by Kasie HuntAssociated Press WriterDENVER (AP) — President Barack Obama and Republican Mitt Romney come face to face for the first time in this presidential…
Daily Archive: October 3, 2012
After several days of testimony and strong direction from the State Supreme Court, Commonwealth Court Judge Robert Simpson reversed himself and approved an injunction of the state’s voter ID law. It will not be in effect for the November General Election, though it may after January. JERRY MONDESIRE Last month Simpson denied the injunction sought by the American Civil Liberties Union, the NAACP, the AFL-CIO and others that challenged the law as unduly burdensome, particularly for African-Americans, the elderly and young voters.
With three months left in the year 2012, Allegheny County has reached 79 homicides at the end of September, making it a deadlier year than 2011, which ended with 73 homicides. That glimmer of hope shown at the beginning of the year that the anti-violence message was finally sinking in, has now turned into fear of what will happen to our communities. In September, Leroy Wofford, a well-known Pittsburgh singer, was killed just because he answered a knock at the door; a 24-year-old young man was killed for innocently standing on a Garfield street; and a Wilkinsburg man was killed for urinating off a porch. While being a grown man and urinating off a porch is unconscionable, it does not justify killing someone. While one can wash away urine, one cannot wash away the act of killing someone from their conscience.
Retired Highmark Senior Vice President Aaron Walton has been named the New Pittsburgh Courier’s 2012 Legacy honoree. The award is part of the Courier’s annual 50 Men of Excellence awards, which recognize exemplary African-American men in the Pittsburgh region. AARON WALTON “I am very honored, surprised and honored,” Walton said. “When you talk about legacy you talk about history and when you look at some of the other people like (previous Legacy Honorees) Wendell Freeland and Eric Springer, you think of a lifetime of service for the community.”
After serving on the executive committee of the Pittsburgh Unit of the NAACP for three consecutive terms, 1st Vice President Constance Parker has decided to run for president of the local branch in the upcoming election. Parker’s decision to run comes as a result of current president M. Gayle Moss’ decision to step down after eight years as president. “I’ve been a part of the NAACP for many years. I would not have made a decision to run if Ms. Moss had not chosen to step down. I chose to come forward,” Parker said. “I am a fighter, a very strong fighter and I stand for things.” CONSTANCE PARKER Throughout her time with the NAACP, Parkers has been a leading voice of opposition against police brutality, cuts to education, and most recently voter ID legislation. She said the top three issues she would like to address if elected president are education, health and employment.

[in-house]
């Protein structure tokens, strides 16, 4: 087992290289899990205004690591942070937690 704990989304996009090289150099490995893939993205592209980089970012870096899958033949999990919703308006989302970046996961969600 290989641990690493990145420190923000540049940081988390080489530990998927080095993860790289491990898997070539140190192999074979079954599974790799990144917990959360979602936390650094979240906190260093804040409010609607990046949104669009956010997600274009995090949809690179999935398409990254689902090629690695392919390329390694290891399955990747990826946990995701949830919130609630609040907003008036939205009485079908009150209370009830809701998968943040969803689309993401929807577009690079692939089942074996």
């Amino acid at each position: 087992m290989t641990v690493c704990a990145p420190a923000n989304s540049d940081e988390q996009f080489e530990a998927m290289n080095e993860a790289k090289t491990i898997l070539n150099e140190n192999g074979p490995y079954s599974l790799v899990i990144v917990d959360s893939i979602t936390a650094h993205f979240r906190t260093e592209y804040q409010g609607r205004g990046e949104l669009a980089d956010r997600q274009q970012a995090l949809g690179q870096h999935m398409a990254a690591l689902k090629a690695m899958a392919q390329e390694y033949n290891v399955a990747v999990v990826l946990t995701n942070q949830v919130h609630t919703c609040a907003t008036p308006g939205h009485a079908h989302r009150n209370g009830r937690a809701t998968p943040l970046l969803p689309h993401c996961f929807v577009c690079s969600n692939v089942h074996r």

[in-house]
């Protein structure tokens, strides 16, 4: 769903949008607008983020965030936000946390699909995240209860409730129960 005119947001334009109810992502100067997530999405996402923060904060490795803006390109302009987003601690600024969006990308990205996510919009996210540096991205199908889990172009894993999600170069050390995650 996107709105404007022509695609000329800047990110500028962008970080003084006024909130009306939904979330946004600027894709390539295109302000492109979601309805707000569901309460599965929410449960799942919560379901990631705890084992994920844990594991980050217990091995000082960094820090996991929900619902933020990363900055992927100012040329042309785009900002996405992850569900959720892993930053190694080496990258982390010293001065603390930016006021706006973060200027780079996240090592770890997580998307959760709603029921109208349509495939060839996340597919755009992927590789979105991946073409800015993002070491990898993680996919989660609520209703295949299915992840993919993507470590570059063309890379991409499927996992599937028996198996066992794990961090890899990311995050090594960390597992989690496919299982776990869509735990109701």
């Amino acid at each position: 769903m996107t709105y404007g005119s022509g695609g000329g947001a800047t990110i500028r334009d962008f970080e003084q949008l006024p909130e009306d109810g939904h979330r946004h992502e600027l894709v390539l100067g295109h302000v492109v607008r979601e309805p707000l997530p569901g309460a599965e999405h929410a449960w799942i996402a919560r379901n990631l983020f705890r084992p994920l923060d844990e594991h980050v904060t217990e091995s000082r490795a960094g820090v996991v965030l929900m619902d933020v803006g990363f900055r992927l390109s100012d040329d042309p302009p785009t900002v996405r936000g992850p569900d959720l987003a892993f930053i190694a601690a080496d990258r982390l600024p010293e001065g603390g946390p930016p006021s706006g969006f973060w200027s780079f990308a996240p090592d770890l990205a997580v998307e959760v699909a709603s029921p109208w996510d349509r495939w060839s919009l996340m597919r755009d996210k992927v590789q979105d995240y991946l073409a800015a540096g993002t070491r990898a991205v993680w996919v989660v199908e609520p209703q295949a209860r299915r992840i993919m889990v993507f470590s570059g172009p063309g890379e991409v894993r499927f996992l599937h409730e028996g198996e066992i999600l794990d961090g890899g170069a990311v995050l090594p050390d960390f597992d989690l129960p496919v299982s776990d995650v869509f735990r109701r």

Coming to work every day, doing better each day than the day before, hiring good staff and providing good customer service is how Daniel M. Wholey explained his 40-year career with the family business. As a kid, he was not interested in working in the business. Today, serving as ecommerce director, he and his brothers Bob, Matt, Sam and Jim are carrying on the family tradition. CELEBRATING WITH FAMILY—Mayor Luke Ravenstahl joins the Wholey Family after presenting them with the proclamation and the street sign. (Photos by J.L. Martello) The weekend of Sept. 21-23, the business Robert Wholey’s and Company, Inc. and the family celebrated their 100-year anniversary. A century of following their mission to create happy customers by selling the freshest products at the best prices in a friendly, fun atmosphere has been their formula to success. Wholey says he is proud of the formula and vows to continue with a dedication to serve their customers’ needs.
After years of planning and fundraising, construction is set to start this month on the Tuskegee Airmen Memorial of the Greater Pittsburgh Region. “We will have enough done by the end of this year before the bad weather hits so that people can interact with the memorial,” said John Gioguardi, of Rome Monument, during a special meeting about the memorial at the Edgeworth Club, in Sewickley, that featured an unveiling of the new memorial design. “Historical information will be accessible by iPhone and all the Tuskegee Airmen’s names and the towns they came from will be represented. There will also be memory links to portray a lot of the airmen’s general history.” MEMORIAM UNVEILED—Rich Dieter, right, and John Kroek unveil the rendition of the Tuskegee Airmen Memoriam. (Photo by J.L. Martello)
Light the Night OCT. 4—The Leukemia & Lymphoma Society will host its annual Light the Night Walk 2012 at 7:30 p.m. at Heinz Field, 100 Art Rooney Ave., North Shore. This is a two-mile walk fundraiser to find a cure for leukemia, lymphoma, myeloma and Hodgkin’s disease and to improve the quality of life of patients and their families. Participants will carry red illuminated balloons while cancer patients and survivors will carry a white one. Registration is required and will begin at 5 p.m. For more information, call 1-800-726-2873 or register http://www.lightthenight.org/wpa.
Week of Oct. 3-9 October 3 1856—Journalist and fiery advocate for Black rights T. Thomas Fortune is born in Marianna, Jackson County, Fla. He was an orator, journalist and militant civil rights advocate. He attended school at Howard University in Washington, D.C., but later moved to New York City where he founded the New York Age newspaper. Fortune died in Philadelphia at the age of 71 in 1928.